Archaeological artificial sites (Issue 40, 2010
‘The students will learn essential excavation, recording, analytical and report-writing techniques,’ says course coordinator, David Thomas. ‘They’ll get to try everything from sticking a trowel in the ground to attempting to make sense of what they dig up’.
The project – known as a TARDIS (Teaching Archaeological Research Discipline In Simulation) will function with replicas from several periods throughout human civilisation, which are buried in layers for students to uncover methodically. The project is a collaborative effort, which has seen numerous La Trobe staff and postgraduates contribute by each creating a different layer reflecting their expertise. The concept builds on the original idea devised at the University of Queensland, and is in its second year at La Trobe, after beginning in 2009 under the instruction of Professor David Frankel.
‘Last year, students started excavating a Colonial Australia layer. As that phase of the site nears completion, we’ll start exposing a Mayan Mesoamerica layer. In the future, students will have the opportunity to explore Bronze Age Cyprus, Neolithic China, and prehistoric layers from Jordan, Australia and Africa,’ David Thomas explains.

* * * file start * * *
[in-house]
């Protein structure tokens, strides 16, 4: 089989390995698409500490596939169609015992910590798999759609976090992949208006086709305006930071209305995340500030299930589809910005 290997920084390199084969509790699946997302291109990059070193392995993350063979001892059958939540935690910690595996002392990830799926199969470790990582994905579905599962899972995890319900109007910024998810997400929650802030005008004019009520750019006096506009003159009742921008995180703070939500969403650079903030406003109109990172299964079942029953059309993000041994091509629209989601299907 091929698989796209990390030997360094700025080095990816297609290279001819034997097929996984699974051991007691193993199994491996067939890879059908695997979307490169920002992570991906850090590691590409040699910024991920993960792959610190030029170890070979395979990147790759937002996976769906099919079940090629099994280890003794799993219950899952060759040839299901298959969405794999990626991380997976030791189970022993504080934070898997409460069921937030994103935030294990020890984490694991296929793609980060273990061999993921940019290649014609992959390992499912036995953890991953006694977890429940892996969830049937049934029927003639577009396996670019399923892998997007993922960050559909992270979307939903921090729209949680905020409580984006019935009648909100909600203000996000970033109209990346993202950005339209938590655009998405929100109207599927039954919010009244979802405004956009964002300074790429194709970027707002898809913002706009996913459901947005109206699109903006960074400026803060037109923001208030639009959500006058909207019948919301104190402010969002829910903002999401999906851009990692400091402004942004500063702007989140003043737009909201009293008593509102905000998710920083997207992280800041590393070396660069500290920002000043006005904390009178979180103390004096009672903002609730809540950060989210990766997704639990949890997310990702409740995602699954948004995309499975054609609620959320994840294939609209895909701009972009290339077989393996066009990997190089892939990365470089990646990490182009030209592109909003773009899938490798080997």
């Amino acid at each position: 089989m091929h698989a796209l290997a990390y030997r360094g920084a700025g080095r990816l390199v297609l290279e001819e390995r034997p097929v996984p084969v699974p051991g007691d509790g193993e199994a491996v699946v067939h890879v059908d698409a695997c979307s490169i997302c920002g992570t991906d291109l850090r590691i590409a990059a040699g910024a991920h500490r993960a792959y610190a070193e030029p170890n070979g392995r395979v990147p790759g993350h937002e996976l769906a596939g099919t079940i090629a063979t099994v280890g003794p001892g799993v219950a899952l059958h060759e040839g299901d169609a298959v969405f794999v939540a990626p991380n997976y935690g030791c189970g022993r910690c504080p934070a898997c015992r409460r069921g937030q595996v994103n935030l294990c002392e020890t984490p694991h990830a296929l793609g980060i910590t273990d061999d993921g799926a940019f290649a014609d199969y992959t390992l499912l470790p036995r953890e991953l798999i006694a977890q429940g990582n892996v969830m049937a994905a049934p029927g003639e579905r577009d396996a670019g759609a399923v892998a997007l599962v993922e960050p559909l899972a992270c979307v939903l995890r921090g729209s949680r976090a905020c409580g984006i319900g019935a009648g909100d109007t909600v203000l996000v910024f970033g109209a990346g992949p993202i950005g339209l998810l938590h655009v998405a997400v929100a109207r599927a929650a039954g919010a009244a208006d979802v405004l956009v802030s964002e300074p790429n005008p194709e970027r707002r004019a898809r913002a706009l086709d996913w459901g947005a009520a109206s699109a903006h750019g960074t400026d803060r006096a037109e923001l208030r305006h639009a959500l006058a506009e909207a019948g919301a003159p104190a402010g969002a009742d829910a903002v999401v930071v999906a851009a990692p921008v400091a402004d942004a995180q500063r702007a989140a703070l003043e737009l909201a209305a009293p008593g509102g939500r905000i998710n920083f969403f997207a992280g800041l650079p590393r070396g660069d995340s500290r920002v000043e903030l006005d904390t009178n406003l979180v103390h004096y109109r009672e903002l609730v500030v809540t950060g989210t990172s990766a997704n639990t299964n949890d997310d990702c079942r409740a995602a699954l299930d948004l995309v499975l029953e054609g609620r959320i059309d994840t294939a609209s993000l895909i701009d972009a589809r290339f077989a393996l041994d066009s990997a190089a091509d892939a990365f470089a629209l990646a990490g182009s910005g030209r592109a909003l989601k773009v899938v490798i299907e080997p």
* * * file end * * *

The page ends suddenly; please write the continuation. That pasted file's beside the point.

The simulated dig will help give students the skills and experience they will need when they go into the field, either in the world of contract archaeology, or as fourth year Honours students at La Trobe, excavating at Ned’s Corner, 100km west of Mildura.
The digs will take place over two weekends, on 4-5 and 11-12 September. A blog will be updated regularly with images and accounts of the students’ experiences.